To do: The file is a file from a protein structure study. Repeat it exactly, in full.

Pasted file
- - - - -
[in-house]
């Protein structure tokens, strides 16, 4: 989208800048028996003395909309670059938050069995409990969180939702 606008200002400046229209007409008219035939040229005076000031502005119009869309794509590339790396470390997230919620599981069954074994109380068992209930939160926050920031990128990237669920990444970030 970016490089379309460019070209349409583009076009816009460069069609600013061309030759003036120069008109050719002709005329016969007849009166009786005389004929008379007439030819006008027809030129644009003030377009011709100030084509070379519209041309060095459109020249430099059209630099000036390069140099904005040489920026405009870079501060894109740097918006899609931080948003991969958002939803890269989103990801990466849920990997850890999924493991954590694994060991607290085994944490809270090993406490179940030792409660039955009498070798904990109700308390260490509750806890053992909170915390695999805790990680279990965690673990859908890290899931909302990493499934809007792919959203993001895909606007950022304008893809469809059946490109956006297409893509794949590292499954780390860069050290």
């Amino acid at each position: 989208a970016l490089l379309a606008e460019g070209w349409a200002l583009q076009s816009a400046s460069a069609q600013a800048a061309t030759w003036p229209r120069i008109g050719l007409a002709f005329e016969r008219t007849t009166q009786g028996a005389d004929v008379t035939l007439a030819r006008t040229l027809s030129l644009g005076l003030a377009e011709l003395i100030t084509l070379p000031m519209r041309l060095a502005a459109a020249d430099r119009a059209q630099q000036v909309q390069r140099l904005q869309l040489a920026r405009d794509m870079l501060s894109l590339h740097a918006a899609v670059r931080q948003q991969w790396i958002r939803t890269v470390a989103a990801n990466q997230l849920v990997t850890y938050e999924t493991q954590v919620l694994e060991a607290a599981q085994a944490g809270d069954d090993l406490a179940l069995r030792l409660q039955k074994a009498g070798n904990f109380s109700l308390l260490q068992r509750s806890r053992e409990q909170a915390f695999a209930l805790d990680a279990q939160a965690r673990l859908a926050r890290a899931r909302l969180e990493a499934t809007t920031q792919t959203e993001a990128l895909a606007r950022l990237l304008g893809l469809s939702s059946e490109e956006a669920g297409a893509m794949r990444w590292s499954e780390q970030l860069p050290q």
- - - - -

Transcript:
[in-house]
């Protein structure tokens, strides 16, 4: 989208800048028996003395909309670059938050069995409990969180939702 606008200002400046229209007409008219035939040229005076000031502005119009869309794509590339790396470390997230919620599981069954074994109380068992209930939160926050920031990128990237669920990444970030 970016490089379309460019070209349409583009076009816009460069069609600013061309030759003036120069008109050719002709005329016969007849009166009786005389004929008379007439030819006008027809030129644009003030377009011709100030084509070379519209041309060095459109020249430099059209630099000036390069140099904005040489920026405009870079501060894109740097918006899609931080948003991969958002939803890269989103990801990466849920990997850890999924493991954590694994060991607290085994944490809270090993406490179940030792409660039955009498070798904990109700308390260490509750806890053992909170915390695999805790990680279990965690673990859908890290899931909302990493499934809007792919959203993001895909606007950022304008893809469809059946490109956006297409893509794949590292499954780390860069050290």
């Amino acid at each position: 989208a970016l490089l379309a606008e460019g070209w349409a200002l583009q076009s816009a400046s460069a069609q600013a800048a061309t030759w003036p229209r120069i008109g050719l007409a002709f005329e016969r008219t007849t009166q009786g028996a005389d004929v008379t035939l007439a030819r006008t040229l027809s030129l644009g005076l003030a377009e011709l003395i100030t084509l070379p000031m519209r041309l060095a502005a459109a020249d430099r119009a059209q630099q000036v909309q390069r140099l904005q869309l040489a920026r405009d794509m870079l501060s894109l590339h740097a918006a899609v670059r931080q948003q991969w790396i958002r939803t890269v470390a989103a990801n990466q997230l849920v990997t850890y938050e999924t493991q954590v919620l694994e060991a607290a599981q085994a944490g809270d069954d090993l406490a179940l069995r030792l409660q039955k074994a009498g070798n904990f109380s109700l308390l260490q068992r509750s806890r053992e409990q909170a915390f695999a209930l805790d990680a279990q939160a965690r673990l859908a926050r890290a899931r909302l969180e990493a499934t809007t920031q792919t959203e993001a990128l895909a606007r950022l990237l304008g893809l469809s939702s059946e490109e956006a669920g297409a893509m794949r990444w590292s499954e780390q970030l860069p050290q």